2. Through a Reimbursement… where you take back the money you initially invested in the business to get it up and running…
  3. Through a division 7A loan from your company… where you’re required to pay it back with interest… and
  4. Through a Dividend… where your company issues you a payment from its profits…

That’s it.

They’re the 4 ways that you can access company money for personal use.

Don't Confuse A Salary With Dividends

Now, it’s important that moving forward, you don’t confuse paying yourself a salary with paying yourself dividends from your company’s profits.

Because they’re actually two very distinct ways of paying yourself as the business owner.

Far too often, we see business owners mixing the two… where they either don’t pay themselves a salary and just live off the dividend payments from the business…

OR they keep their salary really low and pay themselves dividends on an ‘as-needs’ basis.

Either way, they’re both flawed strategies to paying yourself as the owner…

And that’s largely for one fundamental reason:

You’re muddying the water between getting paid for WHAT YOU DO versus getting a return on WHAT YOU OWN.

What You DO Versus What You OWN

If you were only an employee, you work IN the business and only get paid, or compensated for what you DO. And that payment would be in the form of a wage that runs through payroll.

Whereas, if you were only a shareholder, then you don’t work in the business, so you shouldn’t receive a wage.

You get compensated with a RETURN, because you own a percentage of the business. You get a return on what you OWN.

And that return would either be in the form of a dividend payment from the profits, or capital growth from the increasing value of your business; just like you would if you invested in shares or real estate.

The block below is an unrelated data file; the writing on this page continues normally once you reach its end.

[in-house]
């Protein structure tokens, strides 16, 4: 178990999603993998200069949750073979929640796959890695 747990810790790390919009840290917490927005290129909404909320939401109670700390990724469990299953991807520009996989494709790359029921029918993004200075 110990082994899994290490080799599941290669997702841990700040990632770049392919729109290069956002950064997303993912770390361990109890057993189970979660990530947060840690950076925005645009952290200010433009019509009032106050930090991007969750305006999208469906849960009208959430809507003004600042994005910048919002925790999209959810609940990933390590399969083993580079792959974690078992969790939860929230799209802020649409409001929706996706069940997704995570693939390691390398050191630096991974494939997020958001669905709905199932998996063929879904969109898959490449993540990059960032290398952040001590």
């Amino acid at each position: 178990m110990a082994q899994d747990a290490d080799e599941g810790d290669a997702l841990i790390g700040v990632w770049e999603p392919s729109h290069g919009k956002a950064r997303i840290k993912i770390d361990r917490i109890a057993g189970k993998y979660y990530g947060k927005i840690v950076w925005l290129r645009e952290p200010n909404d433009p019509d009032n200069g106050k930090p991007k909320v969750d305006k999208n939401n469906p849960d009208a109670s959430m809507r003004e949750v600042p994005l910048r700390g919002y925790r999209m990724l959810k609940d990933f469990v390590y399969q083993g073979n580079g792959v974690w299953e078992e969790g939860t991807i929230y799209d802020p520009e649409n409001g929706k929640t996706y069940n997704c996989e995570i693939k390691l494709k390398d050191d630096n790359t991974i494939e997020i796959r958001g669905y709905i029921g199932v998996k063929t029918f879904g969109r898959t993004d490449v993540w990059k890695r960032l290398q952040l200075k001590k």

You get rewarded, or compensated, through a RETURN, NOT a wage.

Pretty simple, right?

You get a wage for WHAT YOU DO and a return on WHAT YOU OWN.

You Have A Dual Role In Your Business

Now, for most of you reading this article though, you’re probably the owner of your business AND ALSO working in the business full-time, likely as the director.

In this case, you actually have a dual role.

You’re technically both an employee of the business AND a shareholder of the business.

So, it’s important that you’re getting compensated by the business for both these roles that you’re performing.

Which means, getting compensated through both a WAGE and a RETURN.

So, when I say, “how much should you pay yourself?” … What I’m talking about here is actually, “What should your wage be?”

Because you need to be paying yourself a wage. You need to be getting paid for the work that you’re doing IN the business.

And this isn’t just from a perspective of principle but also a perspective of keeping you out of hot water with the ATO.

As of July 2021 in Australia, by law, if you’re the director, you have to pay yourself a wage through payroll, just like any other employee. So, that means trying to live off dividend payments alone is now illegal by law.

You have to pay yourself a wage through payroll.

Pay Yourself A Fair Market Wage

Which brings us back to the original question… “How much should you pay yourself?”

Well, the answer to this question is probably a lot more straight forward than what you might think… and that is: Pay yourself a fair market wage.

Your goal should be to pay all the employees in your business a fair market wage, including yourself.

Now, there’s probably a lot of you listening right now that disagree with this answer for a number of reasons because…

Why wouldn’t you just keep your salary low and take out larger dividend payments more frequently??? Whether that’s to try and keep taxes down… or maybe conserve cash within the business…

And it’s a fair question… and it’s actually something that we see a lot.